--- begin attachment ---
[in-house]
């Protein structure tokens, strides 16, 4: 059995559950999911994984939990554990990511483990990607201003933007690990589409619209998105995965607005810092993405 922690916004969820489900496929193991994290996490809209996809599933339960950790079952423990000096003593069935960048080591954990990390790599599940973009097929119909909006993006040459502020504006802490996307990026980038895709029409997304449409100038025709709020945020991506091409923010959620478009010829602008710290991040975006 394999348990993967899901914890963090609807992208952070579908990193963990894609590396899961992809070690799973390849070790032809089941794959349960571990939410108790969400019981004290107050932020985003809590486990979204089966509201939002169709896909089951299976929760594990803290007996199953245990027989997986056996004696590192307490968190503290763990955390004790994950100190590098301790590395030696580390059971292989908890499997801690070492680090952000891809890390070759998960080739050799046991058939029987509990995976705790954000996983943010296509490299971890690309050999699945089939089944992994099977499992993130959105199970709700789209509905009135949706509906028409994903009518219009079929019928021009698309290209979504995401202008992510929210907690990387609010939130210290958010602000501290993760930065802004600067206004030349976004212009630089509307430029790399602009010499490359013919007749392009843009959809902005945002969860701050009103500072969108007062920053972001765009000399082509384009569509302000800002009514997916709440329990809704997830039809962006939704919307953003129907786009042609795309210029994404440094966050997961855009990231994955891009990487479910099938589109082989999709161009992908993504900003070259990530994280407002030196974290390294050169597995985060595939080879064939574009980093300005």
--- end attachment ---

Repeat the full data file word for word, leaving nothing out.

[in-house]
């Protein structure tokens, strides 16, 4: 059995559950999911994984939990554990990511483990990607201003933007690990589409619209998105995965607005810092993405 922690916004969820489900496929193991994290996490809209996809599933339960950790079952423990000096003593069935960048080591954990990390790599599940973009097929119909909006993006040459502020504006802490996307990026980038895709029409997304449409100038025709709020945020991506091409923010959620478009010829602008710290991040975006 394999348990993967899901914890963090609807992208952070579908990193963990894609590396899961992809070690799973390849070790032809089941794959349960571990939410108790969400019981004290107050932020985003809590486990979204089966509201939002169709896909089951299976929760594990803290007996199953245990027989997986056996004696590192307490968190503290763990955390004790994950100190590098301790590395030696580390059971292989908890499997801690070492680090952000891809890390070759998960080739050799046991058939029987509990995976705790954000996983943010296509490299971890690309050999699945089939089944992994099977499992993130959105199970709700789209509905009135949706509906028409994903009518219009079929019928021009698309290209979504995401202008992510929210907690990387609010939130210290958010602000501290993760930065802004600067206004030349976004212009630089509307430029790399602009010499490359013919007749392009843009959809902005945002969860701050009103500072969108007062920053972001765009000399082509384009569509302000800002009514997916709440329990809704997830039809962006939704919307953003129907786009042609795309210029994404440094966050997961855009990231994955891009990487479910099938589109082989999709161009992908993504900003070259990530994280407002030196974290390294050169597995985060595939080879064939574009980093300005």